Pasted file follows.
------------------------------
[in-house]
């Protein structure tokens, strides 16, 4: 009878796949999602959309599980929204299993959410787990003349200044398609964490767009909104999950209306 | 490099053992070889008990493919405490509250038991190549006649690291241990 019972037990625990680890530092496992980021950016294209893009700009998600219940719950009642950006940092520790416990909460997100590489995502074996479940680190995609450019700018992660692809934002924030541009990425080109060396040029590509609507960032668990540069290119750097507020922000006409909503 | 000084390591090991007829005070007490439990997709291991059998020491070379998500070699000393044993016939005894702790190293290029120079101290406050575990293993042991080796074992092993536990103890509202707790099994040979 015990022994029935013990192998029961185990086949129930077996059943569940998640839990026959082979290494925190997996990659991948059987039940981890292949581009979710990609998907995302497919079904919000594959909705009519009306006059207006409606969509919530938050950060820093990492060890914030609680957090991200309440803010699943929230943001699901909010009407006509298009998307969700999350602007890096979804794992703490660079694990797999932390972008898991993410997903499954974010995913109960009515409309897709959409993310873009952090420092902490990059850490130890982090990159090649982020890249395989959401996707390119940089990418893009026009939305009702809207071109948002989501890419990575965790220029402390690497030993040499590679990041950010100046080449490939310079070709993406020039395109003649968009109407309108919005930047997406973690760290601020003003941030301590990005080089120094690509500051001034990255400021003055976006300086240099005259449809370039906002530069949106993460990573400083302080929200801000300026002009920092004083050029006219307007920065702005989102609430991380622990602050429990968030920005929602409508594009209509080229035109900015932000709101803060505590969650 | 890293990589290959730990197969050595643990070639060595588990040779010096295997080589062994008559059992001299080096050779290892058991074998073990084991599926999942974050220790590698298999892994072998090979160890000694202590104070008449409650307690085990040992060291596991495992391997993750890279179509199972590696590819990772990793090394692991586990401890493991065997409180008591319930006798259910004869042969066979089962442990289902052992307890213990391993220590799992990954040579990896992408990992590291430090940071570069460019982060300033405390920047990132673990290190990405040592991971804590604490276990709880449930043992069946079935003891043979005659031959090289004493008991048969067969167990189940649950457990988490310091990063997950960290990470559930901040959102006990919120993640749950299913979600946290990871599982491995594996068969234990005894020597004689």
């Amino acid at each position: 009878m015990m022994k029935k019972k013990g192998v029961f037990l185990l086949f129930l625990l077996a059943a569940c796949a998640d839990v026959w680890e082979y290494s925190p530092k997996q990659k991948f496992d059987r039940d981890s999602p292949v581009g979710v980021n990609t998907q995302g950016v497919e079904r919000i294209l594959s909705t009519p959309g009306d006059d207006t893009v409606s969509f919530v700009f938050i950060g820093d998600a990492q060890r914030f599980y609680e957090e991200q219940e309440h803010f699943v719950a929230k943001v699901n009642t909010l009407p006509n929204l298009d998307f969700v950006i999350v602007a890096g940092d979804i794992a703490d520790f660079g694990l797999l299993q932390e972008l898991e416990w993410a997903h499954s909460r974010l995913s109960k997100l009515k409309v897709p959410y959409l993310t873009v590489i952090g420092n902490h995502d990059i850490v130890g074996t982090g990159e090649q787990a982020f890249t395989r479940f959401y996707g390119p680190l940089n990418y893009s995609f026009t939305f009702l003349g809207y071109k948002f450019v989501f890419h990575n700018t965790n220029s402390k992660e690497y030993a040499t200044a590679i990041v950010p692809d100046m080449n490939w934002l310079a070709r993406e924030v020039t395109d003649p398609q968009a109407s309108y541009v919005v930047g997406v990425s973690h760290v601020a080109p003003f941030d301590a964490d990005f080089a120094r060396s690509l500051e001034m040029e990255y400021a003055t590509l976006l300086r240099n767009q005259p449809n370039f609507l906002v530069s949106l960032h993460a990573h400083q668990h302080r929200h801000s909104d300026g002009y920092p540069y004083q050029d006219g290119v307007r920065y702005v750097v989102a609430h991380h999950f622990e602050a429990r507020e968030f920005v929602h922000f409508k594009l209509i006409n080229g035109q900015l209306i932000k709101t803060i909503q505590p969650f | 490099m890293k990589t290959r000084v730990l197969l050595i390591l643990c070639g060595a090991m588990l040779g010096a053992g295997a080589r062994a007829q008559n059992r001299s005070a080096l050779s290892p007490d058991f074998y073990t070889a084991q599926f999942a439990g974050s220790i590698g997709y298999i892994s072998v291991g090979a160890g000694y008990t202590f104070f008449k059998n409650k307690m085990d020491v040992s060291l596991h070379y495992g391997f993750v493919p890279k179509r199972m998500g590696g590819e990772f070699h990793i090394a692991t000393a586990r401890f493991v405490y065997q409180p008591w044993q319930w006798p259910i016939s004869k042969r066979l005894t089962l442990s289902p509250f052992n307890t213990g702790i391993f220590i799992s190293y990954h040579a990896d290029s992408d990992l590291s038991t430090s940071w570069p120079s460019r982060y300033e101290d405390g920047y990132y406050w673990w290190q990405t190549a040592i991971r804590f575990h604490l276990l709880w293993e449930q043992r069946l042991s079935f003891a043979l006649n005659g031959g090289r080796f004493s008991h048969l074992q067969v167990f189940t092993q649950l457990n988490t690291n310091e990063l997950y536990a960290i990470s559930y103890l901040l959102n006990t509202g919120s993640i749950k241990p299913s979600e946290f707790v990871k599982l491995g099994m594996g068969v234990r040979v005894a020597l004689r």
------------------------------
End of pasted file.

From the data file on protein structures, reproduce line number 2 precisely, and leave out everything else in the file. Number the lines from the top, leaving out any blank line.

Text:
């Protein structure tokens, strides 16, 4: 009878796949999602959309599980929204299993959410787990003349200044398609964490767009909104999950209306 | 490099053992070889008990493919405490509250038991190549006649690291241990 019972037990625990680890530092496992980021950016294209893009700009998600219940719950009642950006940092520790416990909460997100590489995502074996479940680190995609450019700018992660692809934002924030541009990425080109060396040029590509609507960032668990540069290119750097507020922000006409909503 | 000084390591090991007829005070007490439990997709291991059998020491070379998500070699000393044993016939005894702790190293290029120079101290406050575990293993042991080796074992092993536990103890509202707790099994040979 015990022994029935013990192998029961185990086949129930077996059943569940998640839990026959082979290494925190997996990659991948059987039940981890292949581009979710990609998907995302497919079904919000594959909705009519009306006059207006409606969509919530938050950060820093990492060890914030609680957090991200309440803010699943929230943001699901909010009407006509298009998307969700999350602007890096979804794992703490660079694990797999932390972008898991993410997903499954974010995913109960009515409309897709959409993310873009952090420092902490990059850490130890982090990159090649982020890249395989959401996707390119940089990418893009026009939305009702809207071109948002989501890419990575965790220029402390690497030993040499590679990041950010100046080449490939310079070709993406020039395109003649968009109407309108919005930047997406973690760290601020003003941030301590990005080089120094690509500051001034990255400021003055976006300086240099005259449809370039906002530069949106993460990573400083302080929200801000300026002009920092004083050029006219307007920065702005989102609430991380622990602050429990968030920005929602409508594009209509080229035109900015932000709101803060505590969650 | 890293990589290959730990197969050595643990070639060595588990040779010096295997080589062994008559059992001299080096050779290892058991074998073990084991599926999942974050220790590698298999892994072998090979160890000694202590104070008449409650307690085990040992060291596991495992391997993750890279179509199972590696590819990772990793090394692991586990401890493991065997409180008591319930006798259910004869042969066979089962442990289902052992307890213990391993220590799992990954040579990896992408990992590291430090940071570069460019982060300033405390920047990132673990290190990405040592991971804590604490276990709880449930043992069946079935003891043979005659031959090289004493008991048969067969167990189940649950457990988490310091990063997950960290990470559930901040959102006990919120993640749950299913979600946290990871599982491995594996068969234990005894020597004689």